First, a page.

GREEN TURTLE CAY, Bahamas — There's a jail house on this island, and it is right next door to Miss Emily's bustling Blue Bee Bar. It's about the same size as your average bottom-of-the-garden outhouse, its walls are covered with mold, its floor overgrown with weeds, and its door sags listlessly on the hinges.
The jail was last used, Miss Emily reckons, about 25 years ago. No, of course she doesn't remember who the miscreant was or what he did, just as she can't remember exactly how old she is, this last statement issued with the haughtiness required of her Loyalist heritage.
Most so-called getaway islands boast an individual central character, their cherished lodestar. If you return from your vacation without having met that person, you are likely to be greeted with some doubt that you've been there by acquaintances who have preceded you. Giddy tourists tend to perpetuate the image.
On tiny Green Turtle Cay, one of a string of the Abaco islands that form the northernmost chain of the Bahamas, such a card is Miss Emily Cooper.
Greatest Goombay Smash
Miss Emily boasts of making the greatest Goombay Smash in the islands, and everyone who walks through the doors of her garishly blue-painted establishment is expected to have one.
Obstinately, she refuses to give away the recipe, though elsewhere in the Bahamas it is no secret that the smash is made of a concoction of normal rum and coconut rum, lime juice, egg white and pineapple juice topped with a maraschino cherry.
But the popularity of Miss Emily's Blue Bee Bar is attested to by the fact that the walls and ceiling are covered with mementos of her callers--business cards, photographs, dollar bills, expired credit cards and drivers' licenses. The visitors can take away their mementos of the place in the shape of one of Miss Emily's Blue Bee Bar T-shirts for $8.
Miss Lillian, ex-President Jimmy Carter's mother, left her picture on the wall. So did country singer John Conlee, who recorded "Miss Emily's Picture," written by Hank Cochran and Red Lang.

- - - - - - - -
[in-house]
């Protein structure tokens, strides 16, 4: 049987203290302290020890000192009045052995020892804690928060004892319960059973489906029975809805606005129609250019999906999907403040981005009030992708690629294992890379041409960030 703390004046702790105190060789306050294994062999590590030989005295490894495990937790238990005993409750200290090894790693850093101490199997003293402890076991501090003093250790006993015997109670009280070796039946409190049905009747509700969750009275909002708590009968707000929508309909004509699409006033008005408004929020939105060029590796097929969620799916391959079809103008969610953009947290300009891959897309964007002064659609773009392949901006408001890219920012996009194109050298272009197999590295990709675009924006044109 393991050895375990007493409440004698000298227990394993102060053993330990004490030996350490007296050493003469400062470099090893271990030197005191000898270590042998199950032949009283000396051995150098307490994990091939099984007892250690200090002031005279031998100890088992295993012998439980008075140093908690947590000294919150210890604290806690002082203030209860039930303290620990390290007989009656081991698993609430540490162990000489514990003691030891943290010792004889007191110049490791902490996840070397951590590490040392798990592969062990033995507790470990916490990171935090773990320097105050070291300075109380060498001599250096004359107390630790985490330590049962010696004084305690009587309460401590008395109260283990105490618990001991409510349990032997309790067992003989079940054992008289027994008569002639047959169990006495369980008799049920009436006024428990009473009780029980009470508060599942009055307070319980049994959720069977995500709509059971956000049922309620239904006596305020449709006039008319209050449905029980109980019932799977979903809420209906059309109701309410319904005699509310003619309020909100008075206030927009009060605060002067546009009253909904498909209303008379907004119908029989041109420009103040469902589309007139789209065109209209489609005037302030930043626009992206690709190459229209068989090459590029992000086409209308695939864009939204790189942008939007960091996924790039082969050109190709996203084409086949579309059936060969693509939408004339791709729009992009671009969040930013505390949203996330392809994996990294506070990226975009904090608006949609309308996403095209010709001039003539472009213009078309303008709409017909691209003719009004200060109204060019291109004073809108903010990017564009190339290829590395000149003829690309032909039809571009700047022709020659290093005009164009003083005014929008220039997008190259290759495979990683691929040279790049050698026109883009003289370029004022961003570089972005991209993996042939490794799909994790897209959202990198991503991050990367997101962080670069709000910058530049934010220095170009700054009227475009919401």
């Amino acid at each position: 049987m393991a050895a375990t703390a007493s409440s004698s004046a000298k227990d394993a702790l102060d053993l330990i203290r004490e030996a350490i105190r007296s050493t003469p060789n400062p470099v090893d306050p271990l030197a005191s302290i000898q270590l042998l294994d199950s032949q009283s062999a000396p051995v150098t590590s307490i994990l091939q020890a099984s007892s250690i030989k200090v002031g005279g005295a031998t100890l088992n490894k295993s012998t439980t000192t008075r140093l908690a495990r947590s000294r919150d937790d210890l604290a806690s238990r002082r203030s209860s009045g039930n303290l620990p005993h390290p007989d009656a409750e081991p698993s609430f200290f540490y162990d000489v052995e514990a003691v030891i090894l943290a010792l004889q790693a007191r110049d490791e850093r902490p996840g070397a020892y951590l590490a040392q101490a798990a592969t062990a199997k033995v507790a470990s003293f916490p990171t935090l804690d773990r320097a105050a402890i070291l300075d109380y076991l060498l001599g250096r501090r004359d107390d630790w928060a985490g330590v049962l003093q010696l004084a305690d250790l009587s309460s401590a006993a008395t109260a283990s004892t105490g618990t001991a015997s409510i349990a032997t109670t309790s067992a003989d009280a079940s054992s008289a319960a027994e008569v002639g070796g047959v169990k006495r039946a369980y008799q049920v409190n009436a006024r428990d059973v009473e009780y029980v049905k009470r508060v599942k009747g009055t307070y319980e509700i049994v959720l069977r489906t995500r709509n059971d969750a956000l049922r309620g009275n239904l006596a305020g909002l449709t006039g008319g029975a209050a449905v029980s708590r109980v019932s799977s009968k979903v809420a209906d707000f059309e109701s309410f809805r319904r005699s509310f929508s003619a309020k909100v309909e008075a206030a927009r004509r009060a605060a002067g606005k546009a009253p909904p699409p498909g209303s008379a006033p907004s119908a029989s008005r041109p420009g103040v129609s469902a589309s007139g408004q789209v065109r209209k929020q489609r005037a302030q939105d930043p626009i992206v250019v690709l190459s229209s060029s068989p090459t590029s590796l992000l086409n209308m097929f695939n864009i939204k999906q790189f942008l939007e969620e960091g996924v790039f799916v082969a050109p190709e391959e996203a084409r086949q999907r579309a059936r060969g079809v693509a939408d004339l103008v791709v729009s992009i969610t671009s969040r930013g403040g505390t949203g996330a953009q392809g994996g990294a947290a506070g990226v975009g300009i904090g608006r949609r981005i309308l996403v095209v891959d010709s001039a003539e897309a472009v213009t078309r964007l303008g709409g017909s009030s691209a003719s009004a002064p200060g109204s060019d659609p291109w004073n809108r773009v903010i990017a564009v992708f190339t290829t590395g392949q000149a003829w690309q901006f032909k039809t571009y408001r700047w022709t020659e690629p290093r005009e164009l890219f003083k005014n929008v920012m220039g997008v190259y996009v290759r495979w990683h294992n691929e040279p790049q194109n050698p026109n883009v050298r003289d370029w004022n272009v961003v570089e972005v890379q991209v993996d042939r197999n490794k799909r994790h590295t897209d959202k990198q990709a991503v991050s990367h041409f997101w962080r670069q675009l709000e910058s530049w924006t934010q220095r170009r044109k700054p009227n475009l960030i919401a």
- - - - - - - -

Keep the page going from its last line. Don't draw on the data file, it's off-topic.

And there are inscriptions like, "I'm glad I didn't bring my husband," which sums up the feeling of abandon that envelops visitors to such spots that seem just remotely connected to our so-called civilization.
The instant charm of Green Turtle Cay (which is about five miles long and an hour's plane ride from Miami, Fort Lauderdale or West Palm Beach) is that there really isn't very much to it. Which, naturally, means that there is little to do except slip as quickly as possible into a state of euphoria.
Fled the Colonies
The main settlement, New Plymouth, was founded in 1783 by Loyalists who fled the American colonies after the War of Independence. They also provided a port of safety for Confederate blockade runners during the Civil War.
A Union ship, the Adirondack, which was pursuing one such gunrunner, was wrecked on a reef at nearby Man of War Cay. One of its cannons was resurrected, and sits at New Plymouth Harbor in front of the welcoming row of white-painted houses with their pink, brown and green-trimmed shutters.
From a population of 1,600 people in the 19th Century, Green Turtle Cay has shrunk to about 450, most of whom eke out a living sponging, and exporting lobsters, fish and pineapples.
It's a Sunday-going community, so there are five churches, including the Glad Tidings Tabernacle, squeezed onto the island, as well as the ubiquitous Barclays Bank, a restaurant called Plymouth Rock, Curry's Food Store, a post office and library that share one roof, and a museum.
The Albert Lowe Museum, surrounded, like so many of the island's buildings, by wild-growing flora such as amaryllia, poinciana, hibiscus and crotin, is on the island's main street, which has no name. ("No one ever thought to give it one," a resident told me.)
The museum is dedicated to one of Green Turtle Cay's settlers and is the repository of beautifully sculpted schooners and photographic memorabilia of the early days, including that of the great hurricane of 1932 that almost flattened New Plymouth.
The mail boat may come only once a week from Nassau, the Bahamas' capital, but the people of Green Turtle Cay are not entirely out of touch with reality. Satellite antennas sprout from the roofs of most of the tiny houses.
Green Turtle Cay has three hotels: the 160-year-old, 12-room New Plymouth Club & Inn, once the headquarters of shipwreckers, in what might be described as downtown; and, on more remote parts of the island, the 33-unit Bluff House Club & Marina and the 31-room Green Turtle Club (where people literally throw their money away; paper currencies from all over the world are stuck to the walls).
Both Bluff House and Green Turtle are usually awash with yachting types who have sailed over from the States; the action is particularly frenetic during the annual regatta in early July. To neither does one take jacket or tie.